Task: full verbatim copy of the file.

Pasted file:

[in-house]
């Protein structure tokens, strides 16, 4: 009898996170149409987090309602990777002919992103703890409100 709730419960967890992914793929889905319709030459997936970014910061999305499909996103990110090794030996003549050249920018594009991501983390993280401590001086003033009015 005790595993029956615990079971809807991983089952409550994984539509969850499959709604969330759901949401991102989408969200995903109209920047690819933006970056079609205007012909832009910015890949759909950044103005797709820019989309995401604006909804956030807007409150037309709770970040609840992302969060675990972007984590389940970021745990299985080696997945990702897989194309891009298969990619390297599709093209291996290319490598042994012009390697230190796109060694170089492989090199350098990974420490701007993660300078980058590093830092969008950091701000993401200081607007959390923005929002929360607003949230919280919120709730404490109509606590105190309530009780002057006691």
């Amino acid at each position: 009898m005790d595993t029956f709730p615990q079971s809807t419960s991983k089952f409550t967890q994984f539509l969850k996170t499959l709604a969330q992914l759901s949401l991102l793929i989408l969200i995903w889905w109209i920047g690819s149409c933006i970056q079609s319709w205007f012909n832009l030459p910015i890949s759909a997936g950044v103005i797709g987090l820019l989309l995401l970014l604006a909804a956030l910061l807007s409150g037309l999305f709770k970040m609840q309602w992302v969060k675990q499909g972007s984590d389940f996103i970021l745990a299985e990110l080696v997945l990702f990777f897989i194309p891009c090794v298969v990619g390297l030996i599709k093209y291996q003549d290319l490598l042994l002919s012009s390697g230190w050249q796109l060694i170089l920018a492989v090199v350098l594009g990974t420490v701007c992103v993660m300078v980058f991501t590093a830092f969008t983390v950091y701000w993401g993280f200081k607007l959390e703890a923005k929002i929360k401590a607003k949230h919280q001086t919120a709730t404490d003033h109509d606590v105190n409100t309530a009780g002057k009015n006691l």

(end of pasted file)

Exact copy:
[in-house]
């Protein structure tokens, strides 16, 4: 009898996170149409987090309602990777002919992103703890409100 709730419960967890992914793929889905319709030459997936970014910061999305499909996103990110090794030996003549050249920018594009991501983390993280401590001086003033009015 005790595993029956615990079971809807991983089952409550994984539509969850499959709604969330759901949401991102989408969200995903109209920047690819933006970056079609205007012909832009910015890949759909950044103005797709820019989309995401604006909804956030807007409150037309709770970040609840992302969060675990972007984590389940970021745990299985080696997945990702897989194309891009298969990619390297599709093209291996290319490598042994012009390697230190796109060694170089492989090199350098990974420490701007993660300078980058590093830092969008950091701000993401200081607007959390923005929002929360607003949230919280919120709730404490109509606590105190309530009780002057006691």
């Amino acid at each position: 009898m005790d595993t029956f709730p615990q079971s809807t419960s991983k089952f409550t967890q994984f539509l969850k996170t499959l709604a969330q992914l759901s949401l991102l793929i989408l969200i995903w889905w109209i920047g690819s149409c933006i970056q079609s319709w205007f012909n832009l030459p910015i890949s759909a997936g950044v103005i797709g987090l820019l989309l995401l970014l604006a909804a956030l910061l807007s409150g037309l999305f709770k970040m609840q309602w992302v969060k675990q499909g972007s984590d389940f996103i970021l745990a299985e990110l080696v997945l990702f990777f897989i194309p891009c090794v298969v990619g390297l030996i599709k093209y291996q003549d290319l490598l042994l002919s012009s390697g230190w050249q796109l060694i170089l920018a492989v090199v350098l594009g990974t420490v701007c992103v993660m300078v980058f991501t590093a830092f969008t983390v950091y701000w993401g993280f200081k607007l959390e703890a923005k929002i929360k401590a607003k949230h919280q001086t919120a709730t404490d003033h109509d606590v105190n409100t309530a009780g002057k009015n006691l």